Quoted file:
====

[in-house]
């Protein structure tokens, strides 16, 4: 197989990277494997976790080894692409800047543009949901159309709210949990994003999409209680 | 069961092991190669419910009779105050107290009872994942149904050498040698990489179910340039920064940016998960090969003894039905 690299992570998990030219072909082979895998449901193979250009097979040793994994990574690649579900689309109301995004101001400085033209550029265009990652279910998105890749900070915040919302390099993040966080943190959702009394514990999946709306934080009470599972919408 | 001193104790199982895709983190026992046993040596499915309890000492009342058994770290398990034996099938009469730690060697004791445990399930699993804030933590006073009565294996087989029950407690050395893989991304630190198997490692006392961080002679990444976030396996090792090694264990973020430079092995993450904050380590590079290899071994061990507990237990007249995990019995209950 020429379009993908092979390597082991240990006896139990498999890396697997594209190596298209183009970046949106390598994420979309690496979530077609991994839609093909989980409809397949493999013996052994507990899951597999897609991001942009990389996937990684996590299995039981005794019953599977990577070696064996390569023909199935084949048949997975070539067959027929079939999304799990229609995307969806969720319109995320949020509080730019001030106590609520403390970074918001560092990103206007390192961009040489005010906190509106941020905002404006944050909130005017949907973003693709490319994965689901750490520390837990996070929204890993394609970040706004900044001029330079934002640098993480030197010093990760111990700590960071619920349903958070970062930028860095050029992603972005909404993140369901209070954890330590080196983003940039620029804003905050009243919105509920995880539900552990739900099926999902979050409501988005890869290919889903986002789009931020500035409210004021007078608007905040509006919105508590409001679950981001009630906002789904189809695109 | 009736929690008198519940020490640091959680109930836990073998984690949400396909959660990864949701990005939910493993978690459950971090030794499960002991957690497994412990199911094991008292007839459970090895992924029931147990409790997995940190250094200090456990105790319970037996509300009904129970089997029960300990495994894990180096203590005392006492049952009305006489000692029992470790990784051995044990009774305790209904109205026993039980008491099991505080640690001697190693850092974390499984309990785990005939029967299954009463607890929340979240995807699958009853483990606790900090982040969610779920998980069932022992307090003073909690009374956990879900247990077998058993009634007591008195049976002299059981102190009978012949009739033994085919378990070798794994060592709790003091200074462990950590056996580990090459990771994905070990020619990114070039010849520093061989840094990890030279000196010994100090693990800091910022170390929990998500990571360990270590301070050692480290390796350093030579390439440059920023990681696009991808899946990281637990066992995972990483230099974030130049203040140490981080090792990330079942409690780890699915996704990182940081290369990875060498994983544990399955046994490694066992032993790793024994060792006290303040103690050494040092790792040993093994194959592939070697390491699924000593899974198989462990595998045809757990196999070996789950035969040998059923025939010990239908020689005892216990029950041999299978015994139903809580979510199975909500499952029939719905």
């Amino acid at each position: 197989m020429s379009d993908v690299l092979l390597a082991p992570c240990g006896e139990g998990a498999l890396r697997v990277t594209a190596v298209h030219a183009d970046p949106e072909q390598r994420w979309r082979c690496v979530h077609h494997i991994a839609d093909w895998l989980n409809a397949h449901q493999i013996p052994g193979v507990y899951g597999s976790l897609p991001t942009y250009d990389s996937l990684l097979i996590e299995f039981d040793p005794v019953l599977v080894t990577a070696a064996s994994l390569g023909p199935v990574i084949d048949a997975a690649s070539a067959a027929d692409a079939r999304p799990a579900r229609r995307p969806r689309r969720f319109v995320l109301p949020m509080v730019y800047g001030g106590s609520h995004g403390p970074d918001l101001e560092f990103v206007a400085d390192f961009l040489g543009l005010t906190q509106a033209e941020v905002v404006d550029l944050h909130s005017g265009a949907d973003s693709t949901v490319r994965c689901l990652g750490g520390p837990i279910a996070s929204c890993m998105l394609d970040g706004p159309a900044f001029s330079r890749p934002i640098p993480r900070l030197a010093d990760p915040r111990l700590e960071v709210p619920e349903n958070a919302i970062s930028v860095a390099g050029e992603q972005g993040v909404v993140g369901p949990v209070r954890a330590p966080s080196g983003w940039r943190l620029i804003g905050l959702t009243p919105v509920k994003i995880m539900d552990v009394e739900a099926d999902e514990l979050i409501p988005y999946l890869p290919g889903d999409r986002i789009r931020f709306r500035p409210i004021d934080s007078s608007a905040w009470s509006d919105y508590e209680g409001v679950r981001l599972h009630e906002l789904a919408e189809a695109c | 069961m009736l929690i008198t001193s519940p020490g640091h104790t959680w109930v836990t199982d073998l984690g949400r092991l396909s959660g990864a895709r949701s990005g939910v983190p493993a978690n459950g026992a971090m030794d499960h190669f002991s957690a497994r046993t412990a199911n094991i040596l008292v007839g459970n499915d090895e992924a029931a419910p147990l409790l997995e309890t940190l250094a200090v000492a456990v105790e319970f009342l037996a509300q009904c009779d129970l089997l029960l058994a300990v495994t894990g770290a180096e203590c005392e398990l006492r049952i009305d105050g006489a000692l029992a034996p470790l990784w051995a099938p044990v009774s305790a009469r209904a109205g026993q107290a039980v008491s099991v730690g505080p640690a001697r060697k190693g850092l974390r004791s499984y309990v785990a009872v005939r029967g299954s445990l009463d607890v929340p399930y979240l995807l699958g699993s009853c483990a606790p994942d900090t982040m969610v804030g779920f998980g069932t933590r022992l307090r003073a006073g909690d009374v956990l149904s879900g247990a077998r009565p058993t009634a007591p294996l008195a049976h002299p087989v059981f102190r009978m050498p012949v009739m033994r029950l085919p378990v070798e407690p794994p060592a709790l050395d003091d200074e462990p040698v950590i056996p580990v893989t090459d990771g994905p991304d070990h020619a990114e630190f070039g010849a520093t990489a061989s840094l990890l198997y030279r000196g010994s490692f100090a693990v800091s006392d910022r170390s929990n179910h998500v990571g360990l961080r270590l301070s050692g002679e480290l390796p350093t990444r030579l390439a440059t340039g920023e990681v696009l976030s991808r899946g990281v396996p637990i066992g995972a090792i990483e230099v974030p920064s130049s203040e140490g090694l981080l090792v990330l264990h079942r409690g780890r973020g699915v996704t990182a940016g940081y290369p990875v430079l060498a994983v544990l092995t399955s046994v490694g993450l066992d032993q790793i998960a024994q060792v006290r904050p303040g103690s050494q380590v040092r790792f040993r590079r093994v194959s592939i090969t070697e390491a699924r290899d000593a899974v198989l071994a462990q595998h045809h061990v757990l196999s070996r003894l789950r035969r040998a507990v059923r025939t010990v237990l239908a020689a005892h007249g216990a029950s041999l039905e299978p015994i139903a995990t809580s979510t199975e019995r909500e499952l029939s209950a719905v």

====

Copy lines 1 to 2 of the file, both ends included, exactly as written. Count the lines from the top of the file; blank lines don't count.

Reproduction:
[in-house]
């Protein structure tokens, strides 16, 4: 197989990277494997976790080894692409800047543009949901159309709210949990994003999409209680 | 069961092991190669419910009779105050107290009872994942149904050498040698990489179910340039920064940016998960090969003894039905 690299992570998990030219072909082979895998449901193979250009097979040793994994990574690649579900689309109301995004101001400085033209550029265009990652279910998105890749900070915040919302390099993040966080943190959702009394514990999946709306934080009470599972919408 | 001193104790199982895709983190026992046993040596499915309890000492009342058994770290398990034996099938009469730690060697004791445990399930699993804030933590006073009565294996087989029950407690050395893989991304630190198997490692006392961080002679990444976030396996090792090694264990973020430079092995993450904050380590590079290899071994061990507990237990007249995990019995209950 020429379009993908092979390597082991240990006896139990498999890396697997594209190596298209183009970046949106390598994420979309690496979530077609991994839609093909989980409809397949493999013996052994507990899951597999897609991001942009990389996937990684996590299995039981005794019953599977990577070696064996390569023909199935084949048949997975070539067959027929079939999304799990229609995307969806969720319109995320949020509080730019001030106590609520403390970074918001560092990103206007390192961009040489005010906190509106941020905002404006944050909130005017949907973003693709490319994965689901750490520390837990996070929204890993394609970040706004900044001029330079934002640098993480030197010093990760111990700590960071619920349903958070970062930028860095050029992603972005909404993140369901209070954890330590080196983003940039620029804003905050009243919105509920995880539900552990739900099926999902979050409501988005890869290919889903986002789009931020500035409210004021007078608007905040509006919105508590409001679950981001009630906002789904189809695109 | 009736929690008198519940020490640091959680109930836990073998984690949400396909959660990864949701990005939910493993978690459950971090030794499960002991957690497994412990199911094991008292007839459970090895992924029931147990409790997995940190250094200090456990105790319970037996509300009904129970089997029960300990495994894990180096203590005392006492049952009305006489000692029992470790990784051995044990009774305790209904109205026993039980008491099991505080640690001697190693850092974390499984309990785990005939029967299954009463607890929340979240995807699958009853483990606790900090982040969610779920998980069932022992307090003073909690009374956990879900247990077998058993009634007591008195049976002299059981102190009978012949009739033994085919378990070798794994060592709790003091200074462990950590056996580990090459990771994905070990020619990114070039010849520093061989840094990890030279000196010994100090693990800091910022170390929990998500990571360990270590301070050692480290390796350093030579390439440059920023990681696009991808899946990281637990066992995972990483230099974030130049203040140490981080090792990330079942409690780890699915996704990182940081290369990875060498994983544990399955046994490694066992032993790793024994060792006290303040103690050494040092790792040993093994194959592939070697390491699924000593899974198989462990595998045809757990196999070996789950035969040998059923025939010990239908020689005892216990029950041999299978015994139903809580979510199975909500499952029939719905």